Dear Jenny: My bunny is afraid of my cats!
DEAR JENNY: I recently moved to a new home. I heard the humans say “adopted.” This new home is okay, mostly, but there is one real problem; they have cats! I don’t like cats. Their slanted eyes, sharp teeth, and sharp claws. I got chased by one once and I’ll never forget it. They are demons in fur!! What can I do? — HOPPER
DEAR HOPPER: Oh dear, that’s a tough one. I live in a home with many different species. Dogs, rabbits, and birds. I’m used to the dog; he’s been around a long time. He’s not too bright so I don’t worry about him. If he comes too near, I growl at him! Boy does he get surprised. But I digress, back to your problem. There’s a trick I’ve seen my mom do. She’s a rabbit rescuer so she knows all the tricks. She takes the cat (or dog if that’s the problem) and puts them in an exercise pen so they can’t get out. Then the bunny gets to be on the outside and sit to look at the cat. Of course, this gives the bunny a chance to tell the cat how mean and stupid they are, ha-ha. I know that makes me feel a bit better. After a while, the bunny gets comfortable around the cat and things get better. I’ll add one note to the bunny parents; If your rabbit is afraid of your cats, don’t let the cat just roam around their area. Keep the cat confined and always be there to supervise when they come into the bunny room. By giving your rabbit the space, and time to get comfortable with your cats, they will learn to tolerate each other and with time they might become friends. — JENNY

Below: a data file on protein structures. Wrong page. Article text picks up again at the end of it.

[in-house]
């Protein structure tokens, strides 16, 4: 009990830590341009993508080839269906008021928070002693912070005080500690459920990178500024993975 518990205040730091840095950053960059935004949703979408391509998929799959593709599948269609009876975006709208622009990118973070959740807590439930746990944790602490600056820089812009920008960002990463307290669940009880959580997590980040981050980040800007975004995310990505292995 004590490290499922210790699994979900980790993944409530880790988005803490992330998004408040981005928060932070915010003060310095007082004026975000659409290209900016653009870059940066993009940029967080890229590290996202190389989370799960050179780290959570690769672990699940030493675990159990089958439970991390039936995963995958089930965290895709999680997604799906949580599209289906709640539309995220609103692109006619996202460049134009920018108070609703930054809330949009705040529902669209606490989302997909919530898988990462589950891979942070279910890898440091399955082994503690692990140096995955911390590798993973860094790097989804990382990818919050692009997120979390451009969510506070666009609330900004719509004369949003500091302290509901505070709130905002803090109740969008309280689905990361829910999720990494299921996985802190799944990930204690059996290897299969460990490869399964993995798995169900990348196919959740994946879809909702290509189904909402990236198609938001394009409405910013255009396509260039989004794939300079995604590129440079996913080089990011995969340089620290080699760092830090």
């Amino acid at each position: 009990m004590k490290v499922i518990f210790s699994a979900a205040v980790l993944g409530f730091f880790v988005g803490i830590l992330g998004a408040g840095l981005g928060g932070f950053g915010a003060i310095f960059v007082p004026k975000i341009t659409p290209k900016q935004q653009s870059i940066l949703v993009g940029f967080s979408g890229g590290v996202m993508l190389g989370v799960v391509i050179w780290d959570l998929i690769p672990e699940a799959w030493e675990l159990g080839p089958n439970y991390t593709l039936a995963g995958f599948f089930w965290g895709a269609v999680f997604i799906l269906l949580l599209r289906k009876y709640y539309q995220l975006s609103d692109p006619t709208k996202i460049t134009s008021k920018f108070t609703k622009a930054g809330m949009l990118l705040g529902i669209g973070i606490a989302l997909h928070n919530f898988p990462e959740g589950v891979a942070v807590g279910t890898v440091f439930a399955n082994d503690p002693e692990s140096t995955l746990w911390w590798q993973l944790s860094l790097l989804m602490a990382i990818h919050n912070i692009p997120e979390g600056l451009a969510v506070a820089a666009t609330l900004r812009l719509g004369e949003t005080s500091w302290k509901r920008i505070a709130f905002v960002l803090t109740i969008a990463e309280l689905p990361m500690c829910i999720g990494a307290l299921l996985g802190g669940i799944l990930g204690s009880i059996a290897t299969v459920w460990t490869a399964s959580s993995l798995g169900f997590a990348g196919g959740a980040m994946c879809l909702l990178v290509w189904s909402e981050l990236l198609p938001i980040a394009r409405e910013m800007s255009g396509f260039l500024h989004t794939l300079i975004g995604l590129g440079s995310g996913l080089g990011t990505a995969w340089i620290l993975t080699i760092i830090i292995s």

DEAR JENNY: Recently my rabbit, Harriet, started limping a little bit. Then she was normal again for two days, but today I saw it again. Should I wait to see if it gets better or should I call the vet? — CONCERNED
DEAR CONCERNED: Since you have seen this limping more than once you definitely need to call your vet and make an appointment. This could be any number of things; Maybe a sore leg or a sore foot, or if your bunny is older, it could be some arthritis. I have a little bit of that myself. I’m sure the vet will want to examine Harriet and take some x-rays. It’s important that the vet figure out what’s going on so they can decide a treatment to help Harriet feel better. If your rabbit is elderly, keep a close eye on them for mobility issues as they can be a sign of older bunny ailments. I hope that Harriet feels much better soon! — JENNY